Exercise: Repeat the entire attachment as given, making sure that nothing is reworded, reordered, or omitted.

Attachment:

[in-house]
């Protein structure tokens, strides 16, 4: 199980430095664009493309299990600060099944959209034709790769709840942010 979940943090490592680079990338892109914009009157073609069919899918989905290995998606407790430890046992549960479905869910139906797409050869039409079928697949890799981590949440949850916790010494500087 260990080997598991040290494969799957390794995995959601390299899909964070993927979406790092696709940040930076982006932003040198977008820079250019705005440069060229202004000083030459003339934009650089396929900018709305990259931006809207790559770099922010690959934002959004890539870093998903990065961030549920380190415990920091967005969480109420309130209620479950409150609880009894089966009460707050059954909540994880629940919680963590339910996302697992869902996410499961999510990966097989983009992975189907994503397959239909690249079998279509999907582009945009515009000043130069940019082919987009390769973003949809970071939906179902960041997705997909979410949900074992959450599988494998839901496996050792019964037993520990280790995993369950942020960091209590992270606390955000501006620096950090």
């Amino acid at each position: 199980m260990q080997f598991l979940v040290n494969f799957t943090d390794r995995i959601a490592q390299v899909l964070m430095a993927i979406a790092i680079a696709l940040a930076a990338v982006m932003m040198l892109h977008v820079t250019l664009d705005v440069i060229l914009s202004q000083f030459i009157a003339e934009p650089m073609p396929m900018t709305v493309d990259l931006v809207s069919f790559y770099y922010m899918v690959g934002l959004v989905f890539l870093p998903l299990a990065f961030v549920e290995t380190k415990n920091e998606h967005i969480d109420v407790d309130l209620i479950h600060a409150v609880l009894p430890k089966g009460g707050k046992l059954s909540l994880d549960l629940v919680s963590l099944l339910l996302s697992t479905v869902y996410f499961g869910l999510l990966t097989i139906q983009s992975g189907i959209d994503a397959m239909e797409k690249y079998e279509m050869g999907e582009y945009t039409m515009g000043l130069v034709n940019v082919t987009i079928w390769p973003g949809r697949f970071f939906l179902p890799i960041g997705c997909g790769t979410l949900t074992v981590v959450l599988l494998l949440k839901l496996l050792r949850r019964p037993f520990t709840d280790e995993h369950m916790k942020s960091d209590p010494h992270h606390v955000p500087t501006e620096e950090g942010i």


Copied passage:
[in-house]
């Protein structure tokens, strides 16, 4: 199980430095664009493309299990600060099944959209034709790769709840942010 979940943090490592680079990338892109914009009157073609069919899918989905290995998606407790430890046992549960479905869910139906797409050869039409079928697949890799981590949440949850916790010494500087 260990080997598991040290494969799957390794995995959601390299899909964070993927979406790092696709940040930076982006932003040198977008820079250019705005440069060229202004000083030459003339934009650089396929900018709305990259931006809207790559770099922010690959934002959004890539870093998903990065961030549920380190415990920091967005969480109420309130209620479950409150609880009894089966009460707050059954909540994880629940919680963590339910996302697992869902996410499961999510990966097989983009992975189907994503397959239909690249079998279509999907582009945009515009000043130069940019082919987009390769973003949809970071939906179902960041997705997909979410949900074992959450599988494998839901496996050792019964037993520990280790995993369950942020960091209590992270606390955000501006620096950090």
């Amino acid at each position: 199980m260990q080997f598991l979940v040290n494969f799957t943090d390794r995995i959601a490592q390299v899909l964070m430095a993927i979406a790092i680079a696709l940040a930076a990338v982006m932003m040198l892109h977008v820079t250019l664009d705005v440069i060229l914009s202004q000083f030459i009157a003339e934009p650089m073609p396929m900018t709305v493309d990259l931006v809207s069919f790559y770099y922010m899918v690959g934002l959004v989905f890539l870093p998903l299990a990065f961030v549920e290995t380190k415990n920091e998606h967005i969480d109420v407790d309130l209620i479950h600060a409150v609880l009894p430890k089966g009460g707050k046992l059954s909540l994880d549960l629940v919680s963590l099944l339910l996302s697992t479905v869902y996410f499961g869910l999510l990966t097989i139906q983009s992975g189907i959209d994503a397959m239909e797409k690249y079998e279509m050869g999907e582009y945009t039409m515009g000043l130069v034709n940019v082919t987009i079928w390769p973003g949809r697949f970071f939906l179902p890799i960041g997705c997909g790769t979410l949900t074992v981590v959450l599988l494998l949440k839901l496996l050792r949850r019964p037993f520990t709840d280790e995993h369950m916790k942020s960091d209590p010494h992270h606390v955000p500087t501006e620096e950090g942010i």